2020 was the year of the nurse and the midwife, even before the pandemic. Their work is essential, but inefficiencies and understaffing stretch their capacity to the limit. Sam Mugisha, an engineer and social entrepreneur, saw the acute problem in Uganda and decided to design a digital solution.&nbs
Upload Date: Apr 07, 2021
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2020 was the year of the nurse and the midwife, even before the pandemic. Their work is essential, but inefficiencies and understaffing stretch their capacity to the limit. Sam Mugisha, an engineer and social entrepreneur, saw the acute problem in Uganda and decided to design a digital solution.
This episode is about the impact of digital health and entrepreneurship in resource-poor settings – in this case in East Africa. It's inspiring to me to find out how big problems get solved in countries where financial support – for healthcare, for innovation and often for basic essentials is in really short supply.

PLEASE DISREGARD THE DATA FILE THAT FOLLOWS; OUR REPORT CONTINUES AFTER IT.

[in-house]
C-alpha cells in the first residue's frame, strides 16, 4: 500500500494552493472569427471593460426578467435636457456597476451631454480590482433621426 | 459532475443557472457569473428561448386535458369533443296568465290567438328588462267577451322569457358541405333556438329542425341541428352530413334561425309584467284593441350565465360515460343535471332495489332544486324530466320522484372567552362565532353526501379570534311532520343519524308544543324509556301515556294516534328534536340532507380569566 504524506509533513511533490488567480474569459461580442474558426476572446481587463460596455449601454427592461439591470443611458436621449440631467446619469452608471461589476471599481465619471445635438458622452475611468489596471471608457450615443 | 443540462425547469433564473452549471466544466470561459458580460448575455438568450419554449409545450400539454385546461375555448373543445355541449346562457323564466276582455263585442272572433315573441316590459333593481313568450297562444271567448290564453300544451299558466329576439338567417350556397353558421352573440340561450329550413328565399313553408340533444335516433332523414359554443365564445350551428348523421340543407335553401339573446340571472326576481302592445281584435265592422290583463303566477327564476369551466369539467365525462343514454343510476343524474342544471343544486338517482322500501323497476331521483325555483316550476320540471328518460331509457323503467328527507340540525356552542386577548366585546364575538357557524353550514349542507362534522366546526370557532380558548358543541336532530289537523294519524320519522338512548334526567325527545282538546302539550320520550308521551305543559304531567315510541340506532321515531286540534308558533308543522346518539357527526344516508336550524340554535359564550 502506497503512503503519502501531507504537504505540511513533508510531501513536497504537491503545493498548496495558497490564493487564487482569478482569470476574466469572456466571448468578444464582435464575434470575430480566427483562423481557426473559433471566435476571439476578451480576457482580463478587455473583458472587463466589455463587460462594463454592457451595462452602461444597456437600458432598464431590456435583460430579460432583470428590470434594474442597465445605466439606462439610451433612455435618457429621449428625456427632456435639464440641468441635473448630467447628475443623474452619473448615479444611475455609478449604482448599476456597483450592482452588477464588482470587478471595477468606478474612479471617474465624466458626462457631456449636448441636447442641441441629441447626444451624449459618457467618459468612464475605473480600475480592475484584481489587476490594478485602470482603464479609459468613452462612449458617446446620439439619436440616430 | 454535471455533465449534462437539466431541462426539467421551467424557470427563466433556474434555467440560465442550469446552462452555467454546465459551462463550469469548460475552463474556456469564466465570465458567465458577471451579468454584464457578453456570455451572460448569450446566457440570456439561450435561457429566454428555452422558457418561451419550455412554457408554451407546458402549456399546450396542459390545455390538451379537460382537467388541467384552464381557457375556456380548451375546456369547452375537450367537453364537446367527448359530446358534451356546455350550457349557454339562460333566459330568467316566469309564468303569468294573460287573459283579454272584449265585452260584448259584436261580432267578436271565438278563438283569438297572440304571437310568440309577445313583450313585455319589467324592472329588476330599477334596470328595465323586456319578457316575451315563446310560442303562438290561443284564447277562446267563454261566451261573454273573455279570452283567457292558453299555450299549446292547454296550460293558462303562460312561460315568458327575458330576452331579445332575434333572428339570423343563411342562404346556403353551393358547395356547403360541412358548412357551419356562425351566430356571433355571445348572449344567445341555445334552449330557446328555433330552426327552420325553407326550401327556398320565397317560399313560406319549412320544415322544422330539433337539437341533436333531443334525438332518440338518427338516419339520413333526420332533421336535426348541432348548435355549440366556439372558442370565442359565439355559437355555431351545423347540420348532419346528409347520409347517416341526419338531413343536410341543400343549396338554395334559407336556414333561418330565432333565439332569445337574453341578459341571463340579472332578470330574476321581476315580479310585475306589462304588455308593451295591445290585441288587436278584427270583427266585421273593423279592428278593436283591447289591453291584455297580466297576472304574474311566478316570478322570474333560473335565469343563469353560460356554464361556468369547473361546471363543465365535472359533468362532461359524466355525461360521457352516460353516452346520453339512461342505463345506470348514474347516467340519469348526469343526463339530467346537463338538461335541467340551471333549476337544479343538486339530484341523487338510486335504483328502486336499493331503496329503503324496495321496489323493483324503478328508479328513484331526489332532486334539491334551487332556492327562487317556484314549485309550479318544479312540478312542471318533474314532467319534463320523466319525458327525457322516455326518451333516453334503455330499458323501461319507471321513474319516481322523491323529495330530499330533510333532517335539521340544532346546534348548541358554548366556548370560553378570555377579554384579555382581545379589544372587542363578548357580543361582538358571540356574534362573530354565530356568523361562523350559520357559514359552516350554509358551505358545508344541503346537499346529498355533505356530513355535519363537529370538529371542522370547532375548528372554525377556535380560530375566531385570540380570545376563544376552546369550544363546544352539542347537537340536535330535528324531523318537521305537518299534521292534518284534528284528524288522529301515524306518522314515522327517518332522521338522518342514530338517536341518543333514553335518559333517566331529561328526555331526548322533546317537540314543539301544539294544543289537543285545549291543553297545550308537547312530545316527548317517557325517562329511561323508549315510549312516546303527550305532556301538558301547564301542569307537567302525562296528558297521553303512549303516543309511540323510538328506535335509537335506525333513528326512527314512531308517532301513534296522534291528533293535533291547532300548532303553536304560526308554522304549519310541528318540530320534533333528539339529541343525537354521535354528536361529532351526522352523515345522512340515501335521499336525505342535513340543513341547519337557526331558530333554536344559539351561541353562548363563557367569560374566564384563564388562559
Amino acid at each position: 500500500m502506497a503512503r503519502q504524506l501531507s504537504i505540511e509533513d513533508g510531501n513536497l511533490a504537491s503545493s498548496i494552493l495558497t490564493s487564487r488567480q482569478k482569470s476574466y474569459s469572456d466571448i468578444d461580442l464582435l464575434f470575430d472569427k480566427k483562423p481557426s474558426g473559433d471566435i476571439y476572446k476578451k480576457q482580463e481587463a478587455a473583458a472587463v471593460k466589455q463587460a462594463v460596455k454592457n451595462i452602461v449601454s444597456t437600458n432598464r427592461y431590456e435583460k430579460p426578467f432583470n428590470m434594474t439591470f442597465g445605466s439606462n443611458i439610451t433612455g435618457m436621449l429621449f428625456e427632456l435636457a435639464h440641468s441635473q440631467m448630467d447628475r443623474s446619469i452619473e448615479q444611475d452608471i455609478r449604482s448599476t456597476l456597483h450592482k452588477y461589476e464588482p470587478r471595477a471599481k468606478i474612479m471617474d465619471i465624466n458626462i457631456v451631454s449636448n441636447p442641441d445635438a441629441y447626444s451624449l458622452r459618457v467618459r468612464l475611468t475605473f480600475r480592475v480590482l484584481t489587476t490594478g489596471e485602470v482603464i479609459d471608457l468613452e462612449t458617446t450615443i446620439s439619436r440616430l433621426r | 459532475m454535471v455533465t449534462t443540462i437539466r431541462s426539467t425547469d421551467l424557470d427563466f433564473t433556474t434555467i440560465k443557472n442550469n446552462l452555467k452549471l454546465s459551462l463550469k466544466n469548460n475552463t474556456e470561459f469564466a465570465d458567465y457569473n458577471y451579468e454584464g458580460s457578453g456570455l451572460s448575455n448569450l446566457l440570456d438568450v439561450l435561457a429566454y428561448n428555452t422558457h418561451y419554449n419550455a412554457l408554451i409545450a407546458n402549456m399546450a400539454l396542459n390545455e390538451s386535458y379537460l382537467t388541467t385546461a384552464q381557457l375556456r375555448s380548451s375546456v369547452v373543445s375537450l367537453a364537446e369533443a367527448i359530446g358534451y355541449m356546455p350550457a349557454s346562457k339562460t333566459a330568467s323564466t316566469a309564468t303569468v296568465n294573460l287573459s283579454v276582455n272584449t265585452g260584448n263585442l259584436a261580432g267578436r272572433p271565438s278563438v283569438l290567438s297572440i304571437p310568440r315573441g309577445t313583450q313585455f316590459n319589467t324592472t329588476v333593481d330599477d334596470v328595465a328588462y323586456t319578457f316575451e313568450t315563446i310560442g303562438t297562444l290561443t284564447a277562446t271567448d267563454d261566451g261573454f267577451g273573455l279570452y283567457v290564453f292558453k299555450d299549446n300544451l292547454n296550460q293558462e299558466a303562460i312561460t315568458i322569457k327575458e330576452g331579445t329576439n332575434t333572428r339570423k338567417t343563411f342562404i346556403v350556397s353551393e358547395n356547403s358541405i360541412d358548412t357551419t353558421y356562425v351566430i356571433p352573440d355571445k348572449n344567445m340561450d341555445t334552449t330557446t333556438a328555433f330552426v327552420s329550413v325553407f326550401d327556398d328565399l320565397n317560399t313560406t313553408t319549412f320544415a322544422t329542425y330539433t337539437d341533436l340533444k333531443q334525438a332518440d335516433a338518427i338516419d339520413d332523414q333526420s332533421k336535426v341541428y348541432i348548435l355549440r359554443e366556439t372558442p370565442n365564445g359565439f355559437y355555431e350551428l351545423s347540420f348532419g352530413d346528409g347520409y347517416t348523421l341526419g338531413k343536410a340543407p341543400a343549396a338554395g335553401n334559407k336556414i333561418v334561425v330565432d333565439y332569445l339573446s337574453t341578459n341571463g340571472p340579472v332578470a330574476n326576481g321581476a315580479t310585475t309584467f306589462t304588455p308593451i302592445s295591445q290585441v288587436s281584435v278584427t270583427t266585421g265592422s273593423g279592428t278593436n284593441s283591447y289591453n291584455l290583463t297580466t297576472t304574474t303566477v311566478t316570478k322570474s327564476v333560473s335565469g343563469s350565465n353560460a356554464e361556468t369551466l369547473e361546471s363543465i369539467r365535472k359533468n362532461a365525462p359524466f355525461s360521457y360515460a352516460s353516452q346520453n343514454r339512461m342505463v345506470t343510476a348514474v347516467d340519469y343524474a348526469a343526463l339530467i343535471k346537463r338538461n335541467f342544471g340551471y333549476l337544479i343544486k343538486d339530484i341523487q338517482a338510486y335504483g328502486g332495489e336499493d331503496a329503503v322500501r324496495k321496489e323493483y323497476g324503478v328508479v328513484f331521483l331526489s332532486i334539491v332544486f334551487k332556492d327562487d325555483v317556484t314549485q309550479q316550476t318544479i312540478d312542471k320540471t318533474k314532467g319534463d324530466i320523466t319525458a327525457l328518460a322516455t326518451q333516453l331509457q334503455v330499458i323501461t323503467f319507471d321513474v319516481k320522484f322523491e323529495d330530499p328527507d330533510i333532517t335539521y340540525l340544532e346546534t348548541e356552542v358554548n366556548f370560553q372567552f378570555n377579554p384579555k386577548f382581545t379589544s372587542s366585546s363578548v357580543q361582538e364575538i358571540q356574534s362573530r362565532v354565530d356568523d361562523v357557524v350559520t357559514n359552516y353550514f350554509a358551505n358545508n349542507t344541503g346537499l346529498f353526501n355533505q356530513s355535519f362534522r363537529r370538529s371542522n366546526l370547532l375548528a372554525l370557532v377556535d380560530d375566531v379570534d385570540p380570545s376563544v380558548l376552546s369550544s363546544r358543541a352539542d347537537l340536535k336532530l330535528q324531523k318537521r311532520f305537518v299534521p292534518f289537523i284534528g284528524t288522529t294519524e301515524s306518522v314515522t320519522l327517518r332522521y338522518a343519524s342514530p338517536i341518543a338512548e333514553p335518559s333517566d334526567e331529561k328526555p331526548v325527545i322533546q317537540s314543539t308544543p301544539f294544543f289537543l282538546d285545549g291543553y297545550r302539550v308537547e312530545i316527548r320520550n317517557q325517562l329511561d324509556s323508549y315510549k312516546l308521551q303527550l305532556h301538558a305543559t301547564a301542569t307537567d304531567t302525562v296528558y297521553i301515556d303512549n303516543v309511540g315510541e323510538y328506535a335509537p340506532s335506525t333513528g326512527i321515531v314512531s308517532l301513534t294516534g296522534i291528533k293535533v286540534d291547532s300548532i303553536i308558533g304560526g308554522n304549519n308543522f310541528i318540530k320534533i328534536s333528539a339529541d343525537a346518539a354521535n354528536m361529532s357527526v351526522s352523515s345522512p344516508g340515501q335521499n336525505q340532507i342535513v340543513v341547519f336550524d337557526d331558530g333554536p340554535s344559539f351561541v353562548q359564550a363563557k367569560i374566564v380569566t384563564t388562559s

My guest is multi-award winning social tech entrepreneur Samuel Mugisha of Uganda-based social enterprise Tatu Nurse.
Sam graduated from the University of Manchester in 2018 with a MSc. Advanced Computer Science. He also has an MBA, and 8 years’ experience building e-health applications for resource poor settings. He is cofounder at Stre@mline; an Electronic Medical Records platform, where he led product design, development and strategy. Over half a million Ugandans are now on the platform, which is used in 21 hospitals in rural Uganda.
Tatu nurse is a mobile phone application that enables nurses to work smarter by providing them with the right information at the right time, hence improving the efficiency of bed side monitoring.
Tatu is a Swahili word that means three. Their mission is to boost the performance and efficiency of nurses by at least 3 times. They recognise the heroic role played by nurses and that they need better support to do their work better.
Tatu nurse fits in the daily routine of nurses enabling them to manage the many patients under their care efficiently. Tatu nurse is tailored to the specific context and needs of low-resource hospitals, has local technical support available and is economically sustainable. They have a patient-centered, practical and integrated approach focused on improving the quality of nursing care.